I can't help but feel a twinge of envy when I see a wisp of a girl pass me on the street. I can't help but think "I used to be that skinny, what happened?" I can't talk about the fact that I feel fat today because other people don't see that. It doesn't matter that what I feel is more important than what they see. I'm not allowed to complain about my weight because I'm "healthy" and I've "recovered." I'm not allowed to talk about going on a diet. Other people can participate in their company's various weight-loss competitions but I can't. I never can. When my friends talk about the fact they want to lose 10 pounds, I can't say "Me too." I'm supposed to be healthy. I'm supposed to be better than that. I'm supposed to be okay with how I look.


It got to the point where people just accepted that I would go to lunch with them and not eat. People became resigned to the fact that I had an eating disorder. Friends and coworkers and people I dated finally came to accept it. They knew that I would go out and drink and party, but the next day I would work off every calorie that I had consumed. They knew that I would turn down any invitation to go out to a restaurant.  People didn't question what I was or wasn't eating. Now I feel like people are constantly judging whether I'm eating enough because if I don't they're going to think I've relapsed. If I don't behave a certain way and go to certain things, people will think I've relapsed.


It doesn't seem fair that even though I'm "better" and I've "recovered" I still struggle with what I eat. Am I eating enough? Am I not eating enough? I shouldn't eat that, it has a lot of calories and it is really fattening. I'm not allowed to worry about calories or fat content. I'm better. But I want to be healthy, so shouldn't I worry about that? Am I allowed to order the "light" lunch off the menu or will it mean I've relapsed? Have I really ever gotten better if I still feel huge? Have I gotten better if I still struggle with what I see on the scale? Did I actually recover or am I just better at hiding it?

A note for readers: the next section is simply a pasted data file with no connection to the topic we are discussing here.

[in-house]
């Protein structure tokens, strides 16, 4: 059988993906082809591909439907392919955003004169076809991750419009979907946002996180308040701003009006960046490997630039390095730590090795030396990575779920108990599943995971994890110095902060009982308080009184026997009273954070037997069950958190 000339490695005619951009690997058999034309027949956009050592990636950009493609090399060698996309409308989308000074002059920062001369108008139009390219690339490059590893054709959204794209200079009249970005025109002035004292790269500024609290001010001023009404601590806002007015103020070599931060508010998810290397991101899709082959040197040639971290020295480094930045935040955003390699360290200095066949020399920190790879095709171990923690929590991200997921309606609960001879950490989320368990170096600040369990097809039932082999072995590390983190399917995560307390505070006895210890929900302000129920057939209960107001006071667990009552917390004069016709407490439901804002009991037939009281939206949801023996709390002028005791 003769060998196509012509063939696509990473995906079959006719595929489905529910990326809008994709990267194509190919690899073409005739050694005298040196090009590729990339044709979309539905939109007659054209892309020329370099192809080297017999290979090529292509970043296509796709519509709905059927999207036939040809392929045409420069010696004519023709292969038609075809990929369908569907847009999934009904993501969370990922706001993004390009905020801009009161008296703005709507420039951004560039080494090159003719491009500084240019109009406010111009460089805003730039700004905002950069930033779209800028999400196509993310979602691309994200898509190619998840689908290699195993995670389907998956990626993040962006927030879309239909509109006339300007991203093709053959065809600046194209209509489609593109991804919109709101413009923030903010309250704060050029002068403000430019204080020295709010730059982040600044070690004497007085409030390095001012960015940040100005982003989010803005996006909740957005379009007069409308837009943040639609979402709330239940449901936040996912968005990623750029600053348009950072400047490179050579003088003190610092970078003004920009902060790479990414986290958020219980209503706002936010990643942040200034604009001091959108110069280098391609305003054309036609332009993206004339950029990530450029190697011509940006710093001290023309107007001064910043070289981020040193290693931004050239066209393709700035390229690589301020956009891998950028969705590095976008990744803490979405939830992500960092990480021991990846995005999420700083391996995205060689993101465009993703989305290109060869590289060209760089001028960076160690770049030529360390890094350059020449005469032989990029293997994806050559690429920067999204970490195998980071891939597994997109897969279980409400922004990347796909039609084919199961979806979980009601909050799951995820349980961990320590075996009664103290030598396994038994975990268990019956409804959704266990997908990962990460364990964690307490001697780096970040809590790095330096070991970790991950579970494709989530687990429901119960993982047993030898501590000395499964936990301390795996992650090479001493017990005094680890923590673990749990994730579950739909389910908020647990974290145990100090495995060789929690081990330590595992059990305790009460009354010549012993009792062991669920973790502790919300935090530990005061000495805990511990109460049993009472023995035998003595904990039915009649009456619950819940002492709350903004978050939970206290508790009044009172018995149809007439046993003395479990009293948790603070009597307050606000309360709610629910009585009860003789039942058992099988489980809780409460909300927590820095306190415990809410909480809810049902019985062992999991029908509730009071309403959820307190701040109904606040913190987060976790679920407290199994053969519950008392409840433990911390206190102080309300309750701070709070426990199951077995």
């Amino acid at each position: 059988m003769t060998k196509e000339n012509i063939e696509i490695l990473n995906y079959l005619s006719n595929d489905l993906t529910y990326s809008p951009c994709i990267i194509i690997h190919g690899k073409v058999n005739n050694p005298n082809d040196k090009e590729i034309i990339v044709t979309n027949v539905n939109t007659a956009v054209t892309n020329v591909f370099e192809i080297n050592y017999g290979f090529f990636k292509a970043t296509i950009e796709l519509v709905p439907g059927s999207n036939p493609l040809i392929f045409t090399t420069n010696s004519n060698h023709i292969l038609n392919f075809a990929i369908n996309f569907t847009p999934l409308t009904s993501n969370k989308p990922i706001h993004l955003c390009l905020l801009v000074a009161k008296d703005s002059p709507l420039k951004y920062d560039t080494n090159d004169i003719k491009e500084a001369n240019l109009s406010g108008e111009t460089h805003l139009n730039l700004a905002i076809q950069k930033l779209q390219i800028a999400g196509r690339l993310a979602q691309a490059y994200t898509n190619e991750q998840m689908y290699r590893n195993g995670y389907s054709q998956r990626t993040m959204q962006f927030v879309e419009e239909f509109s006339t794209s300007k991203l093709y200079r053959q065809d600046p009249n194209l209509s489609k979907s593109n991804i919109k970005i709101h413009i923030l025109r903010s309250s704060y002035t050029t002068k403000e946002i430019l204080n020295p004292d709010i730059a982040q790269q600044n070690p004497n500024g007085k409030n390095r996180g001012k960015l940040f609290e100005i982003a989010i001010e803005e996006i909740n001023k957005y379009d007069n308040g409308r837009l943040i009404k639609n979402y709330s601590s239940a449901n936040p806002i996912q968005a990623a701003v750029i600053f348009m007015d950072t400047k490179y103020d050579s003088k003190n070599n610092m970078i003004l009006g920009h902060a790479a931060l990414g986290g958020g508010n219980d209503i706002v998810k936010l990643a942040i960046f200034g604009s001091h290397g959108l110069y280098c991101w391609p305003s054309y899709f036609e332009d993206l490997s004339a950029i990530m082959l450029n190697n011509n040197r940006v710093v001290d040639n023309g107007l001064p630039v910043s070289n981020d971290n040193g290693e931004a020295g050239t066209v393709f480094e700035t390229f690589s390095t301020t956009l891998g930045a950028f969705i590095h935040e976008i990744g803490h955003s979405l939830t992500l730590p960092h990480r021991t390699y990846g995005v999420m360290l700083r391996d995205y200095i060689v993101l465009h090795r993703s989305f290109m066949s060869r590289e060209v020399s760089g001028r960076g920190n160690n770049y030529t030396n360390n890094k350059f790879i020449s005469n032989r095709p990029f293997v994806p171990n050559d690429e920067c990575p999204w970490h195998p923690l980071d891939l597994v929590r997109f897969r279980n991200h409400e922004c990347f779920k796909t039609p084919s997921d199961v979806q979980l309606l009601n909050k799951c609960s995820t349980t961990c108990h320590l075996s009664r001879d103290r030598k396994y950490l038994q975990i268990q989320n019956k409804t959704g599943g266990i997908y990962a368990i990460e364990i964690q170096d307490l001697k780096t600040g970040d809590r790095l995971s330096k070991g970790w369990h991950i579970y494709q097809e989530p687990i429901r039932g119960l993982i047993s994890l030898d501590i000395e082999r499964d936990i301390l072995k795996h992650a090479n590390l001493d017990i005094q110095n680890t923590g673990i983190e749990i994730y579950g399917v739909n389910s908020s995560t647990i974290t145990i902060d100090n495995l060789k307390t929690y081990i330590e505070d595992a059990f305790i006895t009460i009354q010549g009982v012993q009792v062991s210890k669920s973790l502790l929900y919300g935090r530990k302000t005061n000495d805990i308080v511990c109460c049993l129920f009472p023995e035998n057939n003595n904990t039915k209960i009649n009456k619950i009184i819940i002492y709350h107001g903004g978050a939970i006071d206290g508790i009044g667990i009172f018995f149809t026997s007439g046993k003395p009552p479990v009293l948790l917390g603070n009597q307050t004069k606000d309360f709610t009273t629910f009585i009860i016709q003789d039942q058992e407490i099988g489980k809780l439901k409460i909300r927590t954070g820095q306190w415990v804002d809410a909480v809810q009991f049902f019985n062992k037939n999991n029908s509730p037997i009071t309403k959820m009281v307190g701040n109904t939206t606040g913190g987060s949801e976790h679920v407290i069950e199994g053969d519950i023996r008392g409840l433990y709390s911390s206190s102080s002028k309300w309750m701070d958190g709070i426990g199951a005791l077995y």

When younger girls at my dance studio talk to me about the fact that I had an eating and I made it through, I feel guilty. Because I don't always feel like I "got better". I feel like I'm lying to these girls that may be struggling already with their body image. I feel like I'm lying about the fact that I have a normal relationship with food.


And maybe that's the secret.


Maybe you never really get over an eating disorder. Maybe I shouldn't act like I have a totally healthy relationship with food. Maybe I don't need to act like there are times when I want nothing more than to limit myself to 500 calories a week because everything else in my life is shit. Maybe girls need to know that all of these feelings of self loathing don't just go away over night; this may be a battle that is faced even when you "get better". Maybe people need to know that if they are struggling now, it wont just go away. This might be a battle they face for the rest of their life.


Maybe people need to know that life after an eating disorder is just as difficult, if not more so, than life with one.


It isn't easy. Even though doctors have told you that you're all better, it is okay to struggle. Sometimes knowing that it is okay to battle and fight will make it easier than pretending you're okay.